Blogging The Feminine Mystique

Why am I doing this? Because I’m a lazy post-feminist who’s never read it.

You want the long answer?

I enjoy many of the benefits of the women’s movements that came before me. I went to an all-girls school, where I played sports and never had to hold back an answer because it was considered unfeminine to be smart. I’m not blind to the fact that, in some cases, lacking a Y chromosome actually increased my job opportunities (yay, quotas!). At 31, I live with my boyfriend, have no kids, and am self-employed, and actually feel these things empower rather than doom me. At the same time, I feel the freedom to change them if and when (to a realistic degree) I want.

And yet.

I fall prey to body image issues. In high school I only-somewhat-ironically listened to rap music that sometimes violently objectified women. I still call women “girls.” I sometimes defer to men for no other reason than I assume they know more about something, like gutter cleaning, than I do. And I never took a women’s studies course in college.

Which brings me here, now, in 2013, to Betty Friedan’s 1963 fem lib classic.

With books like Lean In burning up the op/ed pages and the old work/home debate finding new traction, I figure it’s about time. Let me be clear that I am not an academic, nor a sociologist. These are my thoughts and do not represent those of Barnes & Noble. It’s just me and Betty here, me and Betty and fifty years of intervening history.

So join on me on this magical, mystiqual journey, won’t you?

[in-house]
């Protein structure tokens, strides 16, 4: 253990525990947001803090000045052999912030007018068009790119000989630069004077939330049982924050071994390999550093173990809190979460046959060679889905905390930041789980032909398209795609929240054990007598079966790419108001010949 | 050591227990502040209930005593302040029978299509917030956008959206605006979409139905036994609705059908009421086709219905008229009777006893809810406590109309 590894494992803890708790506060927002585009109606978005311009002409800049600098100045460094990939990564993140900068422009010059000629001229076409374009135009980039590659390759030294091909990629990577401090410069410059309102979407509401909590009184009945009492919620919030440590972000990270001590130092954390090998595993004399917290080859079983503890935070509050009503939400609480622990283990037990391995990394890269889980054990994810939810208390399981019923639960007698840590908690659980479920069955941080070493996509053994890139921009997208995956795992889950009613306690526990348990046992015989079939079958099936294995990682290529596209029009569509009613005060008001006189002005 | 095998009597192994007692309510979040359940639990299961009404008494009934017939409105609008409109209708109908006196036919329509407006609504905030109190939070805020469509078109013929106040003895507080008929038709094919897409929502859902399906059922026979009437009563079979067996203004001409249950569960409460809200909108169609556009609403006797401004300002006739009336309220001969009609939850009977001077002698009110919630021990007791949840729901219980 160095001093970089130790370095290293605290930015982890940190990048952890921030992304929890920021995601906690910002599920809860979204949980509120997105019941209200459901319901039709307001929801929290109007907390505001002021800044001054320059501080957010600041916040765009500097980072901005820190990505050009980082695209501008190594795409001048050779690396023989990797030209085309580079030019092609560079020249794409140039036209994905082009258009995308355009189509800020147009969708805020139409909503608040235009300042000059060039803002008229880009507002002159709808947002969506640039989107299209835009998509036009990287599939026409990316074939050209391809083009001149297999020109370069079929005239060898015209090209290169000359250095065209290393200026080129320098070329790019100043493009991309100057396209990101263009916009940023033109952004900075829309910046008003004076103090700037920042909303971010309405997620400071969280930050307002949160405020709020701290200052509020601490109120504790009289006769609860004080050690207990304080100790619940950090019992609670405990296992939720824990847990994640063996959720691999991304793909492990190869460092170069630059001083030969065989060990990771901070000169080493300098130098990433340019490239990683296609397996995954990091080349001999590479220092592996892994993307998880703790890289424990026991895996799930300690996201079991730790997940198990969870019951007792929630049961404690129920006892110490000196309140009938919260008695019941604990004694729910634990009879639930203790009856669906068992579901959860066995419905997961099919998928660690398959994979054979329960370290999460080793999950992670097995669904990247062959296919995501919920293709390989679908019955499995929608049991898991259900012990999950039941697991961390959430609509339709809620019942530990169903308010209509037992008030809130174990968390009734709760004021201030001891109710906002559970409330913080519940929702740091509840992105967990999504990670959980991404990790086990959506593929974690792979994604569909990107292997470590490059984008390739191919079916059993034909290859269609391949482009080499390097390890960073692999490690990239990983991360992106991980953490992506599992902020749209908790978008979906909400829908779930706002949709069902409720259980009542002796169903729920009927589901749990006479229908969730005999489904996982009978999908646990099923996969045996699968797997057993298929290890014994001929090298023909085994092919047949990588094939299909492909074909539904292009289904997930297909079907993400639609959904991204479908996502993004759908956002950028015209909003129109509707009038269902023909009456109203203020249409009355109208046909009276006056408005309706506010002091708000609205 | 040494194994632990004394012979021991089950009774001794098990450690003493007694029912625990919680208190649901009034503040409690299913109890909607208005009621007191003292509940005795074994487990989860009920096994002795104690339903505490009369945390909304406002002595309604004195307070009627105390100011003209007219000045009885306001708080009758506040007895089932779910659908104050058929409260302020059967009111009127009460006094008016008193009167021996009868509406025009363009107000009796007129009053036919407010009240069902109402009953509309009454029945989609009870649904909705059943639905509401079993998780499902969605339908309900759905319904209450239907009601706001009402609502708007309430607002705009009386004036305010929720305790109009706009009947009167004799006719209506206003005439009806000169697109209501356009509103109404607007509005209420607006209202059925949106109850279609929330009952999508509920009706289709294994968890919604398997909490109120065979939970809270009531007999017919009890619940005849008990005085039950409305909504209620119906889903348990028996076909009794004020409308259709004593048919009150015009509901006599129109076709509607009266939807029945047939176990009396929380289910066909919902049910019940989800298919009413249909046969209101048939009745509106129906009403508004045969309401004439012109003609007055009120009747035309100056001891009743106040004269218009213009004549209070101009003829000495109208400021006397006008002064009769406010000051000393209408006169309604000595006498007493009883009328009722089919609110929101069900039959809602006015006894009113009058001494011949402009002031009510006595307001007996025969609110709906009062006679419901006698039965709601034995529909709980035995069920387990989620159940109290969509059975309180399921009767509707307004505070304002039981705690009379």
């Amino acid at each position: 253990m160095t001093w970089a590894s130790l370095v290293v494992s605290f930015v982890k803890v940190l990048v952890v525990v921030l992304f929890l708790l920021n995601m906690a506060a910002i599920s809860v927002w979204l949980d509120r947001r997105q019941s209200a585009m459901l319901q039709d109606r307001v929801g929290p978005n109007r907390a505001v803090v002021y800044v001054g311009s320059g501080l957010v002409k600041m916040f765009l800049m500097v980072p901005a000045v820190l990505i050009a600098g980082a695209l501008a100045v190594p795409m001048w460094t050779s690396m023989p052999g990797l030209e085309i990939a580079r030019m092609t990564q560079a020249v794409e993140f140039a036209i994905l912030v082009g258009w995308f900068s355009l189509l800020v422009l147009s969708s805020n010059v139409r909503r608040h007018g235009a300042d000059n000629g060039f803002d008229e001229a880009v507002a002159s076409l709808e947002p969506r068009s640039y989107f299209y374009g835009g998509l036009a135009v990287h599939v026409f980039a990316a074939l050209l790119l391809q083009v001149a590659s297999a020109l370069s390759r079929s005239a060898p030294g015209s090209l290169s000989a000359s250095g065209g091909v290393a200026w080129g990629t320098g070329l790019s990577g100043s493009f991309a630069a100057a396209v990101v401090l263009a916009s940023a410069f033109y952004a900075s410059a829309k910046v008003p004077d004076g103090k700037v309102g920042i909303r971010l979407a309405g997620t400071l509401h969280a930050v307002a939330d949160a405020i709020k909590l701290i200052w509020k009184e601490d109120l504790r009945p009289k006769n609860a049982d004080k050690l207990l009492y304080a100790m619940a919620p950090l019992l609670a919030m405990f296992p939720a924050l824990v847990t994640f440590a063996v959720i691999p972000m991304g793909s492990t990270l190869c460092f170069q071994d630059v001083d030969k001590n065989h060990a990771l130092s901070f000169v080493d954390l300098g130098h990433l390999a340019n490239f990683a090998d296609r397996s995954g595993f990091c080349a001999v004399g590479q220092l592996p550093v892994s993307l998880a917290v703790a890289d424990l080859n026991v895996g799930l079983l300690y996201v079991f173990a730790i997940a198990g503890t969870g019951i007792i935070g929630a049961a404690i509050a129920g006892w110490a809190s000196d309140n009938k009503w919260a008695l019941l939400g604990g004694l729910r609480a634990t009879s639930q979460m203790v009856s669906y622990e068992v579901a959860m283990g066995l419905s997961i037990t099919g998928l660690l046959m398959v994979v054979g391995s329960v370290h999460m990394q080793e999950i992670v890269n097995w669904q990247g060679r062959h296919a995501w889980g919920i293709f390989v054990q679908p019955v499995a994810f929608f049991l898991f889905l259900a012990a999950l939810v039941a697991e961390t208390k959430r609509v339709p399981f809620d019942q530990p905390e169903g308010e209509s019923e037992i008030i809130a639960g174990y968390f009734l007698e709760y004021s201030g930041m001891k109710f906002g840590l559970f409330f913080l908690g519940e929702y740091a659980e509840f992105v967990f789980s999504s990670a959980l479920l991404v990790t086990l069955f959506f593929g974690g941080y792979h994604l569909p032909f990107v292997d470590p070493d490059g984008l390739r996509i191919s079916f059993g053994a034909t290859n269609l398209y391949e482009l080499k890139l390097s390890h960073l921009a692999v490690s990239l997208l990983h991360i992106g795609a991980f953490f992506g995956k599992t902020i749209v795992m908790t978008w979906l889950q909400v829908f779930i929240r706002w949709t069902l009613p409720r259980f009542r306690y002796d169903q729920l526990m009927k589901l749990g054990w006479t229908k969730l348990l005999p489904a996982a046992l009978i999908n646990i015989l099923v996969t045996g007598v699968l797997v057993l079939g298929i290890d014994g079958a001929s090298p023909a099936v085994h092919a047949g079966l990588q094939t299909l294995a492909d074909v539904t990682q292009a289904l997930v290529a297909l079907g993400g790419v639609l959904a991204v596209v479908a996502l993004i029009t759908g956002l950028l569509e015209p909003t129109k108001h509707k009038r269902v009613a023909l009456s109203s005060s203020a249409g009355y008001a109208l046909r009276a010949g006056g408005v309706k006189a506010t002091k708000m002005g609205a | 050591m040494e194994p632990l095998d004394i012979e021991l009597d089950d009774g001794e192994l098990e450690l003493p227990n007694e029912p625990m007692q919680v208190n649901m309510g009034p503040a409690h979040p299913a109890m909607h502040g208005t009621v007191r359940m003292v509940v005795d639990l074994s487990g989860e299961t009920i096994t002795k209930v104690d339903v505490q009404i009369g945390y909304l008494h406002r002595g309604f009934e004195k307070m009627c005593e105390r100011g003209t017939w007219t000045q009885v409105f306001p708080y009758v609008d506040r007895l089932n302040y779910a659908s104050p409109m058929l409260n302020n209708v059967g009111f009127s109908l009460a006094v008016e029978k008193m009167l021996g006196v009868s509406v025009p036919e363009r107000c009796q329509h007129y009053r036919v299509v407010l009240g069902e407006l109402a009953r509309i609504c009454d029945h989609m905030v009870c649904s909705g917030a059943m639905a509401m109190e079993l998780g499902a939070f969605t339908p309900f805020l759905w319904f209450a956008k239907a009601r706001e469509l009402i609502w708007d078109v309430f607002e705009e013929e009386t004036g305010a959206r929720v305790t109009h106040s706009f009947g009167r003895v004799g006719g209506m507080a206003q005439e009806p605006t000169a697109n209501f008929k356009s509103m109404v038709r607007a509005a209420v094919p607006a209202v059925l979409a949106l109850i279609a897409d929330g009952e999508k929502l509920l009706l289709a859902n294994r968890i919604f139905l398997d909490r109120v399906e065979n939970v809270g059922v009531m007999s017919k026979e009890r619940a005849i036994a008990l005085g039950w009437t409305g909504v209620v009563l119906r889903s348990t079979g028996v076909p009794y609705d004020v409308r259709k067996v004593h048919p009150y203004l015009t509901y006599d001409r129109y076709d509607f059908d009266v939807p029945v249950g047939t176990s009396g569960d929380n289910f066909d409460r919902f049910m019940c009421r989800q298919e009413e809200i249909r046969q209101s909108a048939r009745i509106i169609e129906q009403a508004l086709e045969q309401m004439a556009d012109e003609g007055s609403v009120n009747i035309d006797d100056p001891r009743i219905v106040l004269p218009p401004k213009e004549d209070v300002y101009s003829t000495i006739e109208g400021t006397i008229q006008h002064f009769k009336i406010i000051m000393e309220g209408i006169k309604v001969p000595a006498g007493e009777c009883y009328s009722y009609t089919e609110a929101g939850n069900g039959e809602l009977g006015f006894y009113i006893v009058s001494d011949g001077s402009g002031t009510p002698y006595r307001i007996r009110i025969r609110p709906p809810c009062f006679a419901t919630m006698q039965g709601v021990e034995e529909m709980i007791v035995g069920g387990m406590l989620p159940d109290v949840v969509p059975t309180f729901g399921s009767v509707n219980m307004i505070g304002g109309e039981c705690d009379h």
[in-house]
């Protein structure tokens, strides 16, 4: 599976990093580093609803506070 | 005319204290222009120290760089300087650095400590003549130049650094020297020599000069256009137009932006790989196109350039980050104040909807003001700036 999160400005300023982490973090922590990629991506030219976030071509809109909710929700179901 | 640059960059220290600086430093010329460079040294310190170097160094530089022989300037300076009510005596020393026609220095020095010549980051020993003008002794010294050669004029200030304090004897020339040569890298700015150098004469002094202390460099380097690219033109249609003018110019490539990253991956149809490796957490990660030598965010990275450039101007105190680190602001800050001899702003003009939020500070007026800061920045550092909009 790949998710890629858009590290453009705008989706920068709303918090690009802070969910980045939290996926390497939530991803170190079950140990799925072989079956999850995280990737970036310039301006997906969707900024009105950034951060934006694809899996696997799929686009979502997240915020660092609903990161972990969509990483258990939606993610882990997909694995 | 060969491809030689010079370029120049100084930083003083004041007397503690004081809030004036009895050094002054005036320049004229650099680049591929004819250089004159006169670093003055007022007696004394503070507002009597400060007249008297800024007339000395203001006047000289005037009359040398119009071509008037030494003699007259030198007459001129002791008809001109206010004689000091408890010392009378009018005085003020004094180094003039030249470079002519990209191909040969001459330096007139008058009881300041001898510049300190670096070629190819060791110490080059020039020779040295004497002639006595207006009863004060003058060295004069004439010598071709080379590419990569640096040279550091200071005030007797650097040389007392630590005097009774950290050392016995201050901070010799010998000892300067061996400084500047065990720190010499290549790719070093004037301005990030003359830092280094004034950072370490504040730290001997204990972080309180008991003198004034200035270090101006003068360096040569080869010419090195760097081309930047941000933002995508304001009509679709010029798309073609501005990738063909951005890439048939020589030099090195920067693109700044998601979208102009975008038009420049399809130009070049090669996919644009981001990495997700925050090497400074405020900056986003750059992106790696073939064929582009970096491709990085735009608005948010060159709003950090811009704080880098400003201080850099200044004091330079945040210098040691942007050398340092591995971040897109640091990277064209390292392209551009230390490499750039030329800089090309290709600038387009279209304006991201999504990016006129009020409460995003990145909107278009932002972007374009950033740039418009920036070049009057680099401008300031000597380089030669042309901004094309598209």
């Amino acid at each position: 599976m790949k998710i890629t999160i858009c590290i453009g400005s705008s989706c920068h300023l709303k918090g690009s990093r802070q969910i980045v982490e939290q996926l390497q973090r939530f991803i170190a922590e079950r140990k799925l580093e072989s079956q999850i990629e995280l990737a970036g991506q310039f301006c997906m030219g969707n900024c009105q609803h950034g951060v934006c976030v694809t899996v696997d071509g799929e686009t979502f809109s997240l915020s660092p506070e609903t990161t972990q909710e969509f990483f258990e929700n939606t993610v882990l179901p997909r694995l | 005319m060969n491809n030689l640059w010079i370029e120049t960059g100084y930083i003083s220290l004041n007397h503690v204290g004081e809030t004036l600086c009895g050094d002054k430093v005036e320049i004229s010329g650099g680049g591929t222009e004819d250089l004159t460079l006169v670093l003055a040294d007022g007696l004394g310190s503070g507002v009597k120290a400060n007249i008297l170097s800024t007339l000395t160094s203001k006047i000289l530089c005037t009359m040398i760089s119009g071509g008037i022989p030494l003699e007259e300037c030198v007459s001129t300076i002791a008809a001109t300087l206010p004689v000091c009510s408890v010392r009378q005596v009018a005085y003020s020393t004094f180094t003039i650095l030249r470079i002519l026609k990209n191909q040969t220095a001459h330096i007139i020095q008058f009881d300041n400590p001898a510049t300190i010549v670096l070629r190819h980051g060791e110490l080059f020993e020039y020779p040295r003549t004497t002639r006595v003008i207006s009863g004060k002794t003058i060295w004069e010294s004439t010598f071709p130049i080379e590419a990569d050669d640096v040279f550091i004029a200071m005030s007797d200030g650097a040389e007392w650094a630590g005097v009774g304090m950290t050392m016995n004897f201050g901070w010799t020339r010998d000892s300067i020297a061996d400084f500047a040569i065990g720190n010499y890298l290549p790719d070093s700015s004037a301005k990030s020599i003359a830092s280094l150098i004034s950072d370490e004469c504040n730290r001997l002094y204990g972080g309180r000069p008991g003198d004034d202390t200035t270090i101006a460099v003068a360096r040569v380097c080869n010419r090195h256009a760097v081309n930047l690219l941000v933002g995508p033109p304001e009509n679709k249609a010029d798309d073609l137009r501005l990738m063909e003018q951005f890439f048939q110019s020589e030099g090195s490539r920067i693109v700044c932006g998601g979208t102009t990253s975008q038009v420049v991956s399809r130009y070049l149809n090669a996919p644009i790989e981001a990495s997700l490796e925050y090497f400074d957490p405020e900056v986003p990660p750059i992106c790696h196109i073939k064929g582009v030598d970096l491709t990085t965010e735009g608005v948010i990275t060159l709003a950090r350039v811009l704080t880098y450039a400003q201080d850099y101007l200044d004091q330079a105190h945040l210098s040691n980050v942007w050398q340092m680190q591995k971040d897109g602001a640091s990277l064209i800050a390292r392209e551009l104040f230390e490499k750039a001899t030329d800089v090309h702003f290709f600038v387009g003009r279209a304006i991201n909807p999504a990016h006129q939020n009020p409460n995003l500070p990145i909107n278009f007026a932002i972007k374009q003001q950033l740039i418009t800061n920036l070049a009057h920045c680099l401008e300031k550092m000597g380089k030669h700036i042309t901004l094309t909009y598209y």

Note: I’m reading the 50th anniversary edition of the book, with an introduction by Gail Collins, but I’ve decided the skip the intro and dive right in for the unadulterated experience. Here goes…

Chapter One: The Problem that Has No Name
Or the Blaming of the Shrew

Friedan starts off by painting a picture of the mid-century landscape for women, and I need a tranquilizer just reading about it. A former magazine writer, she interviewed a lot of real women, and here’s how they described their days: Carpool, cooking, dishes, despair, laundry, bed making, toilet training, existential aimlessness, PTA meetings, chrysanthemums, shame, no sleep, no private time and, worse, no idea what to do with private time when it did miraculously present itself (see: existential aimlessness).

Meanwhile, their lives were supposed to be easier than ever, because TECHNOLOGY, SEE! Washing machines and floor waxers and instant potatoes, oh my! But no woman wanted to be the first to admit that she would rather put her head in the oven than clean it one more time. It reminds me of middle school, when everyone denied they’d gotten their period for two years until one of us finally broke.

Also, babies were marrying babies. I am shocked to read that by the end the 1950s, there were 14 million girls engaged by the age of 17—and they didn’t even have their own MTV reality shows. More girls were dropping out or not attending college. I’ve heard of the MRS degree, but Friedan introduces me to a new one: the PhT (Putting Husband Through) degree.